Similar to the built-in tied function, but it returns a
With this function you dont have to worry about whether the object to which a variable is tied overloads its booleanness (like JE::Boolean et al.), so you can simply write is_tied instead of defined tied.
Furthermore, it will still return true if it is a weak tie that has gone stale (the object to which it was tied [without holding a reference count] has lost all other references, so the variable is now tied to undef), whereas tied returns undef in such cases.
|tie [*%@$]var, $package, @args|
|&tie( \$var, $package, @args );||
perl did not allow the built-in to be overridden until version 5.13.3, so,
for older perls, you have to
call this with the Tie::Util:: prefix or use the &tie(...) notation.
This is just like the built-in function except that, when called with to as the package, it allows you to tie the variable to anything (well, any scalar at least). This is probably only useful for tying a variable to a package, as opposed to an object. (Believe it or not, its just pure Perl; no XS trickery.)
Otherwise the behaviour is identical to the core function.
|weak_tie [*%@$]var, $package, @args||
Like perls tie function, this calls $packages tie
it the @args, and ties the variable to the returned object. But the tie
that it creates is a weak one, i.e., the tied variable does not hold a
reference count on the object.
Like tie, above, it lets you tie the variable to anything, not just an object.
|weaken_tie [*%@$]var||This turns an existing tie into a weak one.|
|is_weak_tie [*%@$]var||Returns a defined true or false, indicating whether a tied variable is weakly tied. Returns undef if the variable is not tied.|
|&tied( \$var )||Like perls tied function, this returns what the variable is tied to, but, unlike the built-in, it returns the actual scalar that the tie uses (instead of copying it), so you can, for instance, check to see whether the variable is tied to a tied variable with tied &tied($var).|
|fix_tie (scalar lvalue expression)||
This provides a work-around for a bug in perl that was introduced in 5.8.9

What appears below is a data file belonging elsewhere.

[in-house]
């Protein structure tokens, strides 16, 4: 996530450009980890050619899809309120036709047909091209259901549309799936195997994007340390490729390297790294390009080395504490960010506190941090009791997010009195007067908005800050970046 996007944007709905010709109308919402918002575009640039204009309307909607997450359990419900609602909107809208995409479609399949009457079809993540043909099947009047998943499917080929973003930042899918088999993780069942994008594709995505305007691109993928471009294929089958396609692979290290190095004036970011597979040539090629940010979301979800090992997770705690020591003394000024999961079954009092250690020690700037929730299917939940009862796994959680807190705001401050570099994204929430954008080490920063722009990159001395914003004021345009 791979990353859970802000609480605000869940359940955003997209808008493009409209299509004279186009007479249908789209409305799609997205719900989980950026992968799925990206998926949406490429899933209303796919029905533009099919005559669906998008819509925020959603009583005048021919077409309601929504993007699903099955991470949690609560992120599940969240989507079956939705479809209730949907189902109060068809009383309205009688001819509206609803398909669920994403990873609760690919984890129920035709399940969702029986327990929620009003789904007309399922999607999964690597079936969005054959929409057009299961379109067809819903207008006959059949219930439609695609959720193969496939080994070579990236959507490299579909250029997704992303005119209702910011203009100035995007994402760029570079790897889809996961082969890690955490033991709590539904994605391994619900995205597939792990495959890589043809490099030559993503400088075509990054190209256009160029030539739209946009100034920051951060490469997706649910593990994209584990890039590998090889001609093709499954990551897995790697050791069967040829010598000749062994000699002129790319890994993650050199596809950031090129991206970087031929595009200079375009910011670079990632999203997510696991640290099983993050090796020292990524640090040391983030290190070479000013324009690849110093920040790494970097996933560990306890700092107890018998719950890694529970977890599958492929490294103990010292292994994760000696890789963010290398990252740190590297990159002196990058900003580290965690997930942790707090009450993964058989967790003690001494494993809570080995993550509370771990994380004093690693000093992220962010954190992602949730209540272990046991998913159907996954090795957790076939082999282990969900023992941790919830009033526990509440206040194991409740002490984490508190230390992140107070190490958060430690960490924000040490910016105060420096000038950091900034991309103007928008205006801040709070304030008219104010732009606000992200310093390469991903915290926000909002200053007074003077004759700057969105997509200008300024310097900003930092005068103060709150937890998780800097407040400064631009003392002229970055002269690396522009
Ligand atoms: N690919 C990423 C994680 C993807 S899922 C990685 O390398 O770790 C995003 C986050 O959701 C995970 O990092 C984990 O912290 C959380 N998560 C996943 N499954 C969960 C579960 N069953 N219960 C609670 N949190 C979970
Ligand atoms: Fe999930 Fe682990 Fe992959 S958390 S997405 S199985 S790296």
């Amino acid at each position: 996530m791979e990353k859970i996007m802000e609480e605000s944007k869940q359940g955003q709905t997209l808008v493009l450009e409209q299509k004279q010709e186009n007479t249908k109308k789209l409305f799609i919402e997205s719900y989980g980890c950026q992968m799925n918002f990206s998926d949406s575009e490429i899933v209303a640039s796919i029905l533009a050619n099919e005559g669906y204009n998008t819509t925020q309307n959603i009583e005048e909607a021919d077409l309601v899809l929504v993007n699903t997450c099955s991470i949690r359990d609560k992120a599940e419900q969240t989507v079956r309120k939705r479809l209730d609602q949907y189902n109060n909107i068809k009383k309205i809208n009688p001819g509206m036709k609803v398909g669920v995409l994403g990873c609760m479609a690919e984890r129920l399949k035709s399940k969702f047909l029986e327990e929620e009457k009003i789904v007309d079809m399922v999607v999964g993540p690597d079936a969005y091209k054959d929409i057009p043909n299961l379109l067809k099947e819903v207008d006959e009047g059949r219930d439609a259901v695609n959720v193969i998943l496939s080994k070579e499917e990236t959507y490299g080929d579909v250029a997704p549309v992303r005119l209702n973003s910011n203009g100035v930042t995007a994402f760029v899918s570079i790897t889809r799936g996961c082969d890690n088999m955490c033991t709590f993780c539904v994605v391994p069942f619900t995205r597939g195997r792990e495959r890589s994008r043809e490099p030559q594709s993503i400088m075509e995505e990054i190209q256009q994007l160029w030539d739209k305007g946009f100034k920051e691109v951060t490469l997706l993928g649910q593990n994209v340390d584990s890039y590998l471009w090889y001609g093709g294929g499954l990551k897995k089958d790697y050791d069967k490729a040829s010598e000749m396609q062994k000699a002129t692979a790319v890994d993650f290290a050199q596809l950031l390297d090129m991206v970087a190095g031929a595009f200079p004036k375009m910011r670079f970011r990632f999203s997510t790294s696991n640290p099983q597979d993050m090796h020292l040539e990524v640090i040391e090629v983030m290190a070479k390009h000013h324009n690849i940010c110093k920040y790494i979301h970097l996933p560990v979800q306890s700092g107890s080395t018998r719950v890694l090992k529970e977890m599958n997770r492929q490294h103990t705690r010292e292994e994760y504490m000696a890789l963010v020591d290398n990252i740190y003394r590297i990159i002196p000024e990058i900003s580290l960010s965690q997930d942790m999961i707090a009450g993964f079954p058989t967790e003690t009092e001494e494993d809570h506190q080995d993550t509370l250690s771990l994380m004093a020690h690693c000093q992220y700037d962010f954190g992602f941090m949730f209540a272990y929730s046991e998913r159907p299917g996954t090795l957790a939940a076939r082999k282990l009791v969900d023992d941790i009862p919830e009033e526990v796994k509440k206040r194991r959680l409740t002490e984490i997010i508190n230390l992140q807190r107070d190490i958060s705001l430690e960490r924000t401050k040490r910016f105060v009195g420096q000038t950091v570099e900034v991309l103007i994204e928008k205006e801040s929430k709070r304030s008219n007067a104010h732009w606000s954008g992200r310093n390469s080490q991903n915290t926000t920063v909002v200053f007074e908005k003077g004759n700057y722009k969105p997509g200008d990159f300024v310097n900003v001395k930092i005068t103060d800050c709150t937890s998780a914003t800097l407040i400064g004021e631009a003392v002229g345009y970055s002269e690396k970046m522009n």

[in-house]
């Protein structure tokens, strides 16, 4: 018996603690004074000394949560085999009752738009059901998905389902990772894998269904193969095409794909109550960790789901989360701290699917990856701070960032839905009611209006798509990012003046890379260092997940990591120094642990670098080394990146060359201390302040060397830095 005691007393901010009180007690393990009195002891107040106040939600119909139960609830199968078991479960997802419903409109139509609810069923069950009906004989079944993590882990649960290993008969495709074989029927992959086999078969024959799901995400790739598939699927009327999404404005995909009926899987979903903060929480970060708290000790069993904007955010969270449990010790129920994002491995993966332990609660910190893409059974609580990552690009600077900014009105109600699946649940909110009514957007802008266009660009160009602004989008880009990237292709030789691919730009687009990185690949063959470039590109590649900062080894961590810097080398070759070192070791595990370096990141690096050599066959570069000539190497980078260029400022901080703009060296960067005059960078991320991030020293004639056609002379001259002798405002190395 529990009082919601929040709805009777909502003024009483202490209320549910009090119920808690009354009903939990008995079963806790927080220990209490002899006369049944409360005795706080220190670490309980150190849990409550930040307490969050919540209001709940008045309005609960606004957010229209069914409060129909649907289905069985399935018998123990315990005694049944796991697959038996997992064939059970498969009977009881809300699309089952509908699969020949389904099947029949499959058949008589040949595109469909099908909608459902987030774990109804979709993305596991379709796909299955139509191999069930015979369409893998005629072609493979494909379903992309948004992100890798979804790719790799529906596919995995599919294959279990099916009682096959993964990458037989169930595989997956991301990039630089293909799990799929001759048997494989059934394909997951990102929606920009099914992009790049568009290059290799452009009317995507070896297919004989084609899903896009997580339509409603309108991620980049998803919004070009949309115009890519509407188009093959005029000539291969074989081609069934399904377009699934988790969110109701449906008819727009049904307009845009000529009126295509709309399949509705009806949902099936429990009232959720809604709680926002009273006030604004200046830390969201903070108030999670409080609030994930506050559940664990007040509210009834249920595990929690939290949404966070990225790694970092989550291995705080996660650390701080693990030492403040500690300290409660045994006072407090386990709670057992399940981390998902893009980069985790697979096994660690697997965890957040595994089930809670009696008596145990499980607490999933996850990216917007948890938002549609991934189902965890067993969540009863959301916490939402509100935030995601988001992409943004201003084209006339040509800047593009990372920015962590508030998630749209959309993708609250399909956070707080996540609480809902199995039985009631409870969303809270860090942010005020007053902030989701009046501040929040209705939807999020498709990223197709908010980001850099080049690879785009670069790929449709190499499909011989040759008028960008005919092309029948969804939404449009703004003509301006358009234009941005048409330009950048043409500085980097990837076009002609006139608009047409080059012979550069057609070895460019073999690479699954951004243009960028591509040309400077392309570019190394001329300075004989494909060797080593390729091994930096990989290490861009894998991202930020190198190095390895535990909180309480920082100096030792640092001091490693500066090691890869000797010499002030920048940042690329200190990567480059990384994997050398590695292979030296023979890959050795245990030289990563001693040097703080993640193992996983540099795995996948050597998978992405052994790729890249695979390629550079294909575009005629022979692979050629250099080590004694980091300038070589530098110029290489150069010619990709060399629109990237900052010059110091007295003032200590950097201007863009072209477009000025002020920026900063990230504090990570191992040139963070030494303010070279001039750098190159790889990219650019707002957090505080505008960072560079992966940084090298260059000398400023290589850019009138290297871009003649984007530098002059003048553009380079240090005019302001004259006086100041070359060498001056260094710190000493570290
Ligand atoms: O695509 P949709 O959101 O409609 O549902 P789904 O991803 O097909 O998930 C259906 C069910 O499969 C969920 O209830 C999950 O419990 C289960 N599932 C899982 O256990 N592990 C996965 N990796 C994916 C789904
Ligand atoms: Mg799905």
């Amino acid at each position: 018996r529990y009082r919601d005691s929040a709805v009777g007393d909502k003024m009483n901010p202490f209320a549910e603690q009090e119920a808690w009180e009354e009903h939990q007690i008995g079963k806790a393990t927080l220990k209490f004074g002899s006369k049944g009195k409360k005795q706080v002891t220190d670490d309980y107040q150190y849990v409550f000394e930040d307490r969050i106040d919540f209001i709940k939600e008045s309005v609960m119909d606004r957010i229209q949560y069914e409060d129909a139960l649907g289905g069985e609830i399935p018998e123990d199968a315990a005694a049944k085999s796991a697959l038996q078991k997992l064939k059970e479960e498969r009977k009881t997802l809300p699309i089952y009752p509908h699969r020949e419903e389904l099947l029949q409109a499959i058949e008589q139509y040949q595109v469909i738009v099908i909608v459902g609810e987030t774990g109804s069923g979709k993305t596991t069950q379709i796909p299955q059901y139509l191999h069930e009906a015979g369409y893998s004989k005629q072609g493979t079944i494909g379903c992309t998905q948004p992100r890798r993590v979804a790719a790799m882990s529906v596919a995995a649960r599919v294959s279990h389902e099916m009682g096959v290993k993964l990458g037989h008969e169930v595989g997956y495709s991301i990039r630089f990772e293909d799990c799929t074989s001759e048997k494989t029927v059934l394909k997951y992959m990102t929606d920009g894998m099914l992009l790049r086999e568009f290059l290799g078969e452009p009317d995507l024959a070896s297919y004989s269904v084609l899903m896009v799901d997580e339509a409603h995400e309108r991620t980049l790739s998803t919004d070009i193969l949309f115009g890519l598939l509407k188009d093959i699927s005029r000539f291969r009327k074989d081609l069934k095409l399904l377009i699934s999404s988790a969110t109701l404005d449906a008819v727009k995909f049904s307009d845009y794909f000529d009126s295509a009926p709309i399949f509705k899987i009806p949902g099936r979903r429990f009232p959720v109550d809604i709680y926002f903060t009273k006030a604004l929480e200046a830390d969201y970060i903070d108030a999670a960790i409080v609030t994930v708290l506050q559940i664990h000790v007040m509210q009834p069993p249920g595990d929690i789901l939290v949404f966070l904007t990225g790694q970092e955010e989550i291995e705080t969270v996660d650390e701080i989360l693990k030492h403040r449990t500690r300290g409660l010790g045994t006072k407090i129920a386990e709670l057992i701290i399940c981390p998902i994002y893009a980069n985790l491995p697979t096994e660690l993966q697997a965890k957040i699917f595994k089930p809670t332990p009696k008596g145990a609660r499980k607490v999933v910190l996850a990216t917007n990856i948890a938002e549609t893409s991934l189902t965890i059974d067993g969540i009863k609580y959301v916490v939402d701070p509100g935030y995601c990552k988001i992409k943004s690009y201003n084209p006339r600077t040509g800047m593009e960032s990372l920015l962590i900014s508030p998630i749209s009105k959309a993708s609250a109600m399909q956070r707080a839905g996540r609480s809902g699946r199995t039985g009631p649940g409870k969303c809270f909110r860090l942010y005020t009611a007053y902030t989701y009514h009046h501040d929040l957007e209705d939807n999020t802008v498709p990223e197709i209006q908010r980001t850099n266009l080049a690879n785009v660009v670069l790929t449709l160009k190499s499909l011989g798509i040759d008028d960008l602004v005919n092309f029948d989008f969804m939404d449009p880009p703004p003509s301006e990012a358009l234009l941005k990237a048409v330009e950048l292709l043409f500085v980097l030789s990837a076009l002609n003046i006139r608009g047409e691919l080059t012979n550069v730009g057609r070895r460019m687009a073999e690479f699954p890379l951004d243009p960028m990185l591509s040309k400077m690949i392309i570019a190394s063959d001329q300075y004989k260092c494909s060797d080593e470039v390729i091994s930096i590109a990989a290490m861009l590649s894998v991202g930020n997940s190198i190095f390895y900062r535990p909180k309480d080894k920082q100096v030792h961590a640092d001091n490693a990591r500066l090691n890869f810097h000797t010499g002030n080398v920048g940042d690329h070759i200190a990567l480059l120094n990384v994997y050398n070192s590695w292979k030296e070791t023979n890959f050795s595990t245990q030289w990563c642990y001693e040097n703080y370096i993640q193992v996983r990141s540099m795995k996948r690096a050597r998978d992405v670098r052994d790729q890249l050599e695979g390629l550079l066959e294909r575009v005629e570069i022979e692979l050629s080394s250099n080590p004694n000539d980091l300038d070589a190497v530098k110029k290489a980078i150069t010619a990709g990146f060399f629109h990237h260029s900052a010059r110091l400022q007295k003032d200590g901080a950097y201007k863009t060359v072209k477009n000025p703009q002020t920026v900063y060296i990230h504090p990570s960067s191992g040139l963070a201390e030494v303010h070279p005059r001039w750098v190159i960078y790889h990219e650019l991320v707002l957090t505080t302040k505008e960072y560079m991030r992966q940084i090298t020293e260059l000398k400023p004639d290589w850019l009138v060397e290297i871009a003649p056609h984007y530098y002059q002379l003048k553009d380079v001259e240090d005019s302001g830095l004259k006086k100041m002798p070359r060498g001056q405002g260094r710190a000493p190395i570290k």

and 5.10.0, but was fixed in 5.13.2: If you assign a reference to a
tied scalar variable, some operators will operate on that reference,
calling FETCH and using its return value.
If you assign a reference to a tied variable, or a value that might be a reference to a variable that might be tied, then you can fix the tie afterwards by called fix_tie on it. fix_tie is an lvalue function that returns its first argument after fixing it, so you can replace code like
Tie::Util installs tie constructors in the to package to work its magic. If anyone else wants to release a module named to, just let me know and Ill give you comaint status, as long as you promise not to break Tie::Util!
perl 5.8.0 or later
Exporter 5.57 or later
Scalar::Util 1.09 or later
To report bugs, please e-mail the author.
o This module does not provide a single function to access the information obscured by a tie. For that, you can simply untie a variable, access its contents, and re-tie it (which is fairly trivial with the functions this module already provides).
Copyright (C) 2007-10 Father Chrysostomos <sprout [at] cpan [dot] org>
This program is free software; you may redistribute it and/or modify it under the same terms as perl.
The tie and tied functions in the perlfunc man page.
The perltie man page.
Scalar::Utils weaken function
The B module.
Data::Dumper::Streamer, for which I wrote two of these functions.
|perl v5.20.3||TIE::UTIL (3)||2010-08-15|